Everyone is unique, down to their DNA. Because of these genetic differences, the same drug therapy does not have the same effect on everyone. By taking into consideration a person’s genetic makeup, health care providers can help maximize effectiveness and reduce harmful effects by choosing drugs and dosages that fit the individual.

William E. Evans, PharmD, Director and Chief Executive Officer of St. Jude Children’s Research Hospital, talked about pharmacogenomics at the fifth annual Ray Symposium at Western University of Health Sciences April 21, 2011.

The Ray Symposium is organized by the College of Pharmacy in honor of Max Ray, MS, PharmD, Dean Emeritus of the College of Pharmacy. He joined WesternU as Professor of Pharmacy Practice and Director of the Center for Pharmacy Practice and Development in 1996, and served as Dean of the College of Pharmacy from 1999 to 2006. The Ray Symposium is sponsored by McKesson Pharmaceutical.

Pharmacogenomics looks at how genetics and inheritance affect drug metabolism and drug response, Evans said. If you take 50 people with leukemia and give them all the same drug therapy, not all patients will respond the same. For some, the treatment will not have the desired effect. Others will have adverse drug effects and develop toxicity from the treatment.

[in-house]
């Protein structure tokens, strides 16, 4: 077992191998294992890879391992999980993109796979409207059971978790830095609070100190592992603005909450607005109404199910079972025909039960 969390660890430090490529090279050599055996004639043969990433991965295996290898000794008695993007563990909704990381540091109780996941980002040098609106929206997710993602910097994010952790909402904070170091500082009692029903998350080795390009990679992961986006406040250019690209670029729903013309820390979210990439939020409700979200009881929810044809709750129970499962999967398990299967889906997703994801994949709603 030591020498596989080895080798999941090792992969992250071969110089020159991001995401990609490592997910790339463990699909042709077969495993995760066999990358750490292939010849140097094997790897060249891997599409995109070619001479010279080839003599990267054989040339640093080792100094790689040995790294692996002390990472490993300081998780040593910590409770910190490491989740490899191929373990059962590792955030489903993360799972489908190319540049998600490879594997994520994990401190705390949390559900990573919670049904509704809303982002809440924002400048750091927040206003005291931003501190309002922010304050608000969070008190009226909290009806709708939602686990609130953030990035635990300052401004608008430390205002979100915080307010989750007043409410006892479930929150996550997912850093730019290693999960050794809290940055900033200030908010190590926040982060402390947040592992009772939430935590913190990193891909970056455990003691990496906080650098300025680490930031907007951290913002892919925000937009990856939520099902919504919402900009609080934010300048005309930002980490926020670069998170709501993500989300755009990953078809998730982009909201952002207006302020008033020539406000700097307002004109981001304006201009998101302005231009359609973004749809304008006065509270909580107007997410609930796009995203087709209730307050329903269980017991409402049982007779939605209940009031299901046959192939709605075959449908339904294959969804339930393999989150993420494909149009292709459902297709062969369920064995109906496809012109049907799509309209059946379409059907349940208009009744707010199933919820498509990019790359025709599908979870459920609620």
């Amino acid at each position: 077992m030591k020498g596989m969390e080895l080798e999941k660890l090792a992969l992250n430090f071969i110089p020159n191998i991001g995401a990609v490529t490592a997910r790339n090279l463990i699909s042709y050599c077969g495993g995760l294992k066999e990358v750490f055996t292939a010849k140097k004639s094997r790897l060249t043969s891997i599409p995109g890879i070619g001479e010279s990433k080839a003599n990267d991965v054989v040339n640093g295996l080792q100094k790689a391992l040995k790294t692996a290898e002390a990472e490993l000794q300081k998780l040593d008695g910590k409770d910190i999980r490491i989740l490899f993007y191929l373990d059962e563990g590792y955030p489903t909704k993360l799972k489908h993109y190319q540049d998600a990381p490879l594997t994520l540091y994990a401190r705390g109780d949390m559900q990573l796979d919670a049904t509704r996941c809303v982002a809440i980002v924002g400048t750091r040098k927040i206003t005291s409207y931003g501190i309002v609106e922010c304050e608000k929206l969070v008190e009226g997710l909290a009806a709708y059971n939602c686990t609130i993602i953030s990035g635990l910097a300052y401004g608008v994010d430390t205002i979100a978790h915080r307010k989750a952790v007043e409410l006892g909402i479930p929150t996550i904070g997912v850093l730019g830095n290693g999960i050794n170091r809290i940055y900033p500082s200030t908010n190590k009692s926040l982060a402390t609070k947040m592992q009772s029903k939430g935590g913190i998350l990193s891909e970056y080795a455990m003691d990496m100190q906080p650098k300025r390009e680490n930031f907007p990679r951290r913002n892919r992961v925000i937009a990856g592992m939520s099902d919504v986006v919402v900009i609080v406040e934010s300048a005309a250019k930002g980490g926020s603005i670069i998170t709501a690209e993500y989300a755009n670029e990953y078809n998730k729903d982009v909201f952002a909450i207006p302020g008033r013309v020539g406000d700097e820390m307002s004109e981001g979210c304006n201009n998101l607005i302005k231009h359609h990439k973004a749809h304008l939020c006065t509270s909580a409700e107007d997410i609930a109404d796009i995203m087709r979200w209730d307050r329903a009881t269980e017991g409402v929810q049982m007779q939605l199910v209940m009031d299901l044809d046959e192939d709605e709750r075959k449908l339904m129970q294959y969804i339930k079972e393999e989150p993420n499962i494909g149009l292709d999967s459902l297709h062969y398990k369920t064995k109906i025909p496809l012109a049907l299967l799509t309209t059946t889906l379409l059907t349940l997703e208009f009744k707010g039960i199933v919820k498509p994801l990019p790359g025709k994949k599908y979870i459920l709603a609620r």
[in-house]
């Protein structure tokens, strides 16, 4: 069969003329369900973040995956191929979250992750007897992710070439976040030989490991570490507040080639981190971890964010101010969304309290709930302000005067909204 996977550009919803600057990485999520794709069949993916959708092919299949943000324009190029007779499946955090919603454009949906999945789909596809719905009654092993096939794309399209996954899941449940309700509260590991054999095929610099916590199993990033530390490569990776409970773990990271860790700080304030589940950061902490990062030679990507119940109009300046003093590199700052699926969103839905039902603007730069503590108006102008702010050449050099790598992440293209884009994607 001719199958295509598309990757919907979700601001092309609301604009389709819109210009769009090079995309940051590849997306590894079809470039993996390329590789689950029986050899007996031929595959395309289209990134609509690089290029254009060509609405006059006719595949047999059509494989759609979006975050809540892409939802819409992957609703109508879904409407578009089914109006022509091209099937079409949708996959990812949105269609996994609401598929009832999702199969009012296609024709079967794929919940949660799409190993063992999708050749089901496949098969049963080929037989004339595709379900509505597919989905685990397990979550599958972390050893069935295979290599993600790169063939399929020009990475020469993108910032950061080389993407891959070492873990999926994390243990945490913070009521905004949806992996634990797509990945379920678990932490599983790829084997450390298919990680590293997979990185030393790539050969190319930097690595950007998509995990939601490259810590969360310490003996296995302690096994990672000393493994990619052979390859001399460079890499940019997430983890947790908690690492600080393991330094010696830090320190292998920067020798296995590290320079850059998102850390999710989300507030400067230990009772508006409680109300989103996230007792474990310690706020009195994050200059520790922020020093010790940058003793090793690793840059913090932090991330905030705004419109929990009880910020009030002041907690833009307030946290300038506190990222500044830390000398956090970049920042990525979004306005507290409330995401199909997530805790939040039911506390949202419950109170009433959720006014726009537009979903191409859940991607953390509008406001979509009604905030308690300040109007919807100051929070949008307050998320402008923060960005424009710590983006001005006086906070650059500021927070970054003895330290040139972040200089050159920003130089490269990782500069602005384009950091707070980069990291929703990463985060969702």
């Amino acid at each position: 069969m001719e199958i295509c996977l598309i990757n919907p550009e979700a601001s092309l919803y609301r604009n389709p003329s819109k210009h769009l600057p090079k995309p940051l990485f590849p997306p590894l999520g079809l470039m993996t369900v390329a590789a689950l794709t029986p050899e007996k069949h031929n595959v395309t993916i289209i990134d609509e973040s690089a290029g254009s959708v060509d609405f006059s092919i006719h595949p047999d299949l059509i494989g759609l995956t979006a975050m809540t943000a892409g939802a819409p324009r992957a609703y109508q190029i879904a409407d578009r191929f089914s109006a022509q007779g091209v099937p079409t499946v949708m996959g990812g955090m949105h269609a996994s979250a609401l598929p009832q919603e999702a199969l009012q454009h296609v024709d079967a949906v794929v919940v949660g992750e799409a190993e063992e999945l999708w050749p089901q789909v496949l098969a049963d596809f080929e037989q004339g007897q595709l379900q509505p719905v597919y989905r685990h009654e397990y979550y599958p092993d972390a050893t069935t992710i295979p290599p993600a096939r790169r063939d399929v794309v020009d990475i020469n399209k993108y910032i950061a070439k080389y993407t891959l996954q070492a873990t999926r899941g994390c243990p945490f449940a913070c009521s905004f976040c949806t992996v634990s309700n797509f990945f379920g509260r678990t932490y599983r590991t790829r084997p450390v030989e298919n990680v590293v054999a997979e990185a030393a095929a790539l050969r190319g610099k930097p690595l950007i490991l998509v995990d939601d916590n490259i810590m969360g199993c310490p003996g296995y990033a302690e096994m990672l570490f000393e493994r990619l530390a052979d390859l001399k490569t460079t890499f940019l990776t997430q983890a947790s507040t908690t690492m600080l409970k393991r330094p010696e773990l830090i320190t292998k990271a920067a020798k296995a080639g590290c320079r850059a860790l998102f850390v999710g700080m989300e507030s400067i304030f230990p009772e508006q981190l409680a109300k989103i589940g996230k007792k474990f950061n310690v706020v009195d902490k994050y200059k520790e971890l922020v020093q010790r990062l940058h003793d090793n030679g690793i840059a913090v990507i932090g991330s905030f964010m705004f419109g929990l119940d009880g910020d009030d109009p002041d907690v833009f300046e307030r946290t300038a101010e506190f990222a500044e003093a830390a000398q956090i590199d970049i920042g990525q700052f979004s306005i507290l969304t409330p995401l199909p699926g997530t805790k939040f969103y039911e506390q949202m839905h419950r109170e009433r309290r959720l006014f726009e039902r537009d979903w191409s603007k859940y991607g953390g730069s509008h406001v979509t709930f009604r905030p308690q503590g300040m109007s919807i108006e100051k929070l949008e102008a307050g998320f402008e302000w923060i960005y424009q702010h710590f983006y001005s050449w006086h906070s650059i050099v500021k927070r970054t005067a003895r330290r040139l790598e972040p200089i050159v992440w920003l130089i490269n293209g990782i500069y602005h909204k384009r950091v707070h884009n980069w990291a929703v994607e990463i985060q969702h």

“At the very center of all of these things that happen to our patients is their DNA, their genetic constitution,” Evans said. “It is who they are that they inherited from our parents.”

Leukemia patients at St. Jude are treated with the medication 6-mercaptopurine. The enzyme thiopurine methyltransferase (TPMT) metabolizes this drug. About 90 percent of the population has high activity of this enzyme, about 10 percent have intermediate activity and 1 in 300 have low activity or no activity, Evans said.

“Our patients need this enzyme to get rid of this drug,” he said. “It is used to treat leukemia, but it also kills normal cells if the levels get too high.”

Evans and his colleagues developed a diagnostic test to identify patients who were deficient in TPMT.

“The reason we wanted to know this was the kid who lacks this enzyme can’t get rid of the drug, and they have 10 times more active drug in their blood then kids that have normal activity of this enzyme,” Evans said.

Ten percent of the population is at risk of toxicity if they receive the standard dose of the drug, he said.

“Based on that information, we have completely changed the way we prescribe this drug,” Evans said. “We used to give everybody who walked through the door the same dose of mercaptopurine. We had wildly different levels of active drug in their blood, and markedly different risk of toxicity.”

Today, they test patients for TPMT activity levels before they begin treatment for leukemia. If they don’t have a good copy of the enzyme, they receive 10 percent of the standard dose.

“Once we do this, we have exactly the same risk of toxicity across the entire population, and the risk of relapse is not different among those different phenotypes,” Evans said.